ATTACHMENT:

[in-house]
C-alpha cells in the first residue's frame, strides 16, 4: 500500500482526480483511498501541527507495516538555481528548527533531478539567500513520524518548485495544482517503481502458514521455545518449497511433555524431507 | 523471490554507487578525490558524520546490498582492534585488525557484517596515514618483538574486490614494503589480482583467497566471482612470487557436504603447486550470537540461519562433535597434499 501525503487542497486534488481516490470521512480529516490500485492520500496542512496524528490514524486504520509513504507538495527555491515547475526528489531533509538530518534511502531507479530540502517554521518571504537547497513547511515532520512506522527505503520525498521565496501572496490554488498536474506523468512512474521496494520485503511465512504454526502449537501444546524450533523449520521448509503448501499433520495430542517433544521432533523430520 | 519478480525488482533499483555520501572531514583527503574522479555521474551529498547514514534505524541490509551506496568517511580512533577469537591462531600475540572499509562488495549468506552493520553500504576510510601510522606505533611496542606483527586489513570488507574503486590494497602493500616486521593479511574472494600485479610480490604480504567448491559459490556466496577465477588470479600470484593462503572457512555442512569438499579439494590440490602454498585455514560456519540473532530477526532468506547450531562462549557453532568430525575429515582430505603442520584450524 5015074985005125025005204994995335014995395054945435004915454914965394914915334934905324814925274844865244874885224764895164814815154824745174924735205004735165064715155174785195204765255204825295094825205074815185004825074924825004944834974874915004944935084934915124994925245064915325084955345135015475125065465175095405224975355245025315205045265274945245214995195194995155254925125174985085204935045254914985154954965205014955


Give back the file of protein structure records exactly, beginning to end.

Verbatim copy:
[in-house]
C-alpha cells in the first residue's frame, strides 16, 4: 500500500482526480483511498501541527507495516538555481528548527533531478539567500513520524518548485495544482517503481502458514521455545518449497511433555524431507 | 523471490554507487578525490558524520546490498582492534585488525557484517596515514618483538574486490614494503589480482583467497566471482612470487557436504603447486550470537540461519562433535597434499 501525503487542497486534488481516490470521512480529516490500485492520500496542512496524528490514524486504520509513504507538495527555491515547475526528489531533509538530518534511502531507479530540502517554521518571504537547497513547511515532520512506522527505503520525498521565496501572496490554488498536474506523468512512474521496494520485503511465512504454526502449537501444546524450533523449520521448509503448501499433520495430542517433544521432533523430520 | 519478480525488482533499483555520501572531514583527503574522479555521474551529498547514514534505524541490509551506496568517511580512533577469537591462531600475540572499509562488495549468506552493520553500504576510510601510522606505533611496542606483527586489513570488507574503486590494497602493500616486521593479511574472494600485479610480490604480504567448491559459490556466496577465477588470479600470484593462503572457512555442512569438499579439494590440490602454498585455514560456519540473532530477526532468506547450531562462549557453532568430525575429515582430505603442520584450524 5015074985005125025005204994995335014995395054945435004915454914965394914915334934905324814925274844865244874885224764895164814815154824745174924735205004735165064715155174785195204765255204825295094825205074815185004825074924825004944834974874915004944935084934915124994925245064915325084955345135015475125065465175095405224975355245025315205045265274945245214995195194995155254925125174985085204935045254914985154954965205014955